Board talks levy, amends budget

Angie Talken
Chillicothe News

The Chillicothe R-II Board of Education met Tuesday evening to discuss amendments to the budget and a possible levy campaign.

Superintendent Dan Wiebers said during the board regular monthly meeting adjustments were made to the budget for the 2020-2021 school year, which was originally approved at the board’s June meeting.

“As the school years starts we make adjustments to the budget as we have new revenues or expenditures,” Wiebers said in a phone interview. The district will receive an increase of $251,193.77 dollars over the budgeted amount, due to increased amount in assessed valuations for personal property for taxpayers in the county.

Board meeting notes also show that after the approval of the refinancing of the 2012 Series General Obligation Bonds, the district will make a one-time payment of $325,000 towards the new 2020 General Obligation Bond.

Wiebers said the district had $19,007.04 in funds remaining from last school year, that they are mandated by law to be spent this year on professional development.

The board also discussed tuition rates for the 2021-2022 school year, which was set at $9,563.56. Wiebers said that is the cost from area school who send students to Chillicothe High School for education from 9-12 grades.

Weibers reported that the board discussed the possibility of putting another levy issue before voters.

Dates were discussed for filing deadlines and elections, and when the funds would be available to the district, should the levy issue be approved.

If the issue was before voters on April 6, 2021, or Aug. 3, 2021, revenues would be generated for the 2021-2022 school year, while placing the issue on the Nov. 2, 2021 ballot, funds would be generated funds for the 2022-2023 school year.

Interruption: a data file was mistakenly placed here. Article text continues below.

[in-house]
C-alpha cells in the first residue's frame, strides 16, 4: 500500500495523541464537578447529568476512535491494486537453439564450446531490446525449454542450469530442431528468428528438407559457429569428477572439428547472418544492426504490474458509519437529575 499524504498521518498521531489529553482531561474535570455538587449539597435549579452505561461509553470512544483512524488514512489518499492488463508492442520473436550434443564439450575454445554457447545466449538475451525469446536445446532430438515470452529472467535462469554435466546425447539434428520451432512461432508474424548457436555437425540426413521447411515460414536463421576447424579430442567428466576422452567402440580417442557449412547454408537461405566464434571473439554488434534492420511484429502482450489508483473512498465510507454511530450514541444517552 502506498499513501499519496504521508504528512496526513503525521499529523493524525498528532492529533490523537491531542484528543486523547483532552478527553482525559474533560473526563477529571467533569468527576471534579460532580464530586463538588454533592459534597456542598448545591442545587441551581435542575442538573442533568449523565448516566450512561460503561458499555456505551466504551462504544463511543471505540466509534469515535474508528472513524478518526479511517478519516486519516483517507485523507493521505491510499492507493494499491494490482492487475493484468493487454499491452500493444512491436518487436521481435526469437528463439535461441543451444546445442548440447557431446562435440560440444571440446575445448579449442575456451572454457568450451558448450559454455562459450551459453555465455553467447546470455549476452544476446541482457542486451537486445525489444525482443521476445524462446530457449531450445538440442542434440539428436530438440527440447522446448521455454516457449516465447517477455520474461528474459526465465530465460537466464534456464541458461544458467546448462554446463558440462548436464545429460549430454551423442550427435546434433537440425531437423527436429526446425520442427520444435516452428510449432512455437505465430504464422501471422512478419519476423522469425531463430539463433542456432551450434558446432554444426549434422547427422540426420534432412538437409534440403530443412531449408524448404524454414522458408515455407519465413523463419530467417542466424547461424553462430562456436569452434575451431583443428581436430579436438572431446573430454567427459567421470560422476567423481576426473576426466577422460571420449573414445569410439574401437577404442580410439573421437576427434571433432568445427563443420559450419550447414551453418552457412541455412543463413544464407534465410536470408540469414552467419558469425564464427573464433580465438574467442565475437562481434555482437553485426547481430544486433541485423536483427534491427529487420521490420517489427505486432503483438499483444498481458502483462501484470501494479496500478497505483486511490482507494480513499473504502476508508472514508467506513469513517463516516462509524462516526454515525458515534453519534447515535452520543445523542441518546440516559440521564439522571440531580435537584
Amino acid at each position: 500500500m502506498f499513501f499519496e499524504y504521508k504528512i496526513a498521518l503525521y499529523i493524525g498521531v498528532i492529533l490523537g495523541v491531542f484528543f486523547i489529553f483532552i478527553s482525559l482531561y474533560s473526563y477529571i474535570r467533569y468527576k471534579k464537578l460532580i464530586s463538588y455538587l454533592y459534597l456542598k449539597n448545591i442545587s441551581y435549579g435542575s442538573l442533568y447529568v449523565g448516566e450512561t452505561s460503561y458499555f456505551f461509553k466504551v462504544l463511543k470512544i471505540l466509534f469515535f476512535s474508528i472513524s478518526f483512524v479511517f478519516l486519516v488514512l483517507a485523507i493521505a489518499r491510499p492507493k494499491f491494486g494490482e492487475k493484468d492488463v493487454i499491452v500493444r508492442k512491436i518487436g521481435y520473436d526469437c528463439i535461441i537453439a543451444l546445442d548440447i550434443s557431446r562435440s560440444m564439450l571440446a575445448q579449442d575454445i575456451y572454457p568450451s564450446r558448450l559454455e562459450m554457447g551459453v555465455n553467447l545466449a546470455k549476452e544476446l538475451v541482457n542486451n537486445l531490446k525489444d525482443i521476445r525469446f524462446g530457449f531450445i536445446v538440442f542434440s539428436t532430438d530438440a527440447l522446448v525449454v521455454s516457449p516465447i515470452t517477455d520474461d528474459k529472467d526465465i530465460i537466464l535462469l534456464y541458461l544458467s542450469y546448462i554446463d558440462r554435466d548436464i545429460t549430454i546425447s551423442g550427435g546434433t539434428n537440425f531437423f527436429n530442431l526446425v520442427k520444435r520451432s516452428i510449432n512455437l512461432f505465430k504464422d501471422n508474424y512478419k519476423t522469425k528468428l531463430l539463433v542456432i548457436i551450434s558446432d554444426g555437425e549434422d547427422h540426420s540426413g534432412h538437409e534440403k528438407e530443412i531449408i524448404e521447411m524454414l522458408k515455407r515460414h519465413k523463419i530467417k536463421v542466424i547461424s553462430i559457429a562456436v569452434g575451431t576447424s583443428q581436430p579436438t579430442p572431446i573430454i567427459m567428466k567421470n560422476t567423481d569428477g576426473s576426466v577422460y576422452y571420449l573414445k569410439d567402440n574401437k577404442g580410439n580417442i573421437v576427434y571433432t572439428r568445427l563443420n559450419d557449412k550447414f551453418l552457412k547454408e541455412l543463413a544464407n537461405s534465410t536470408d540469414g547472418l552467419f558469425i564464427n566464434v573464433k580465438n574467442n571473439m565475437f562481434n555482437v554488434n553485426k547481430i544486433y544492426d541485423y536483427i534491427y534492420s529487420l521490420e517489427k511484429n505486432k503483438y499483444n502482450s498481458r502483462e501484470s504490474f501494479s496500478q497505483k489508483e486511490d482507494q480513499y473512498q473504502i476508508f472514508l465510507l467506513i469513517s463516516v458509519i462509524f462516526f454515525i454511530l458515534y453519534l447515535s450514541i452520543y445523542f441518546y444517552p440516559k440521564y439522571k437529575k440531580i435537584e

According to documents provided to the board of education, if the district ran the same levy increase that was attempted in spring 2019 and spring 2020, the district would generate an additional $973,243.93 in revenue ($.68 levy with $153,896,890 Assessed Valuation with 93% collection rate).

The board choose to establish a committee made up of members Paul Thomas and Clint Williams, who will meet with Wiebers and develop a plan prior to the board’s October meeting.

The board also discussed how COVID is affecting the district, and Wiebers said plans continue to develop through the cooperation and guidance of the state and local health departments along with the Department of Elementary and Secondary Education.

“The board, administrators and staff present overwhelmingly thanks to the teachers for their hard work dealing with things none of us ever imagined having to deal with when we went into education,” Wiebers said. “They re dealing with having been out of school two months last year, now students on quarantine and now in-class, virtual and distance learning. They are doing an amazing job of educating our children.”

While not discussed at the board meeting, in a phone interview Wiebers noted said that as the typical flu season approaches, there is encouragement for flu vaccines, and said he recognizes that as parents check the symptom list and evaluate their child’s health there will be situations where students will be quarantined.

“We have a protocol to follow and when there is a positive COVID test result we do contact tracing, which includes anyone the person who is positive was in six feet or less contact with another person for more than 15 minutes.

“This may lead to some students be quarantined until they have a negative COVID result, when they may have had the flu or flu symptoms,” he said.

Footings for the district’s new administration building have been poured this week, next steps include electrical work and the pouring of a concrete pad, which the building will sit on. The next step is waiting for the building to be constructed, then brought to the site, which could take 8-10 weeks. Wiebers said the plan and hope is that the building will be finished in April 2021. Funds for the new district building are from an insurance claim when the district’s old administration offices were destroyed by floodwaters in the spring of 2019, the district is only responsible for the $1,00 deductible.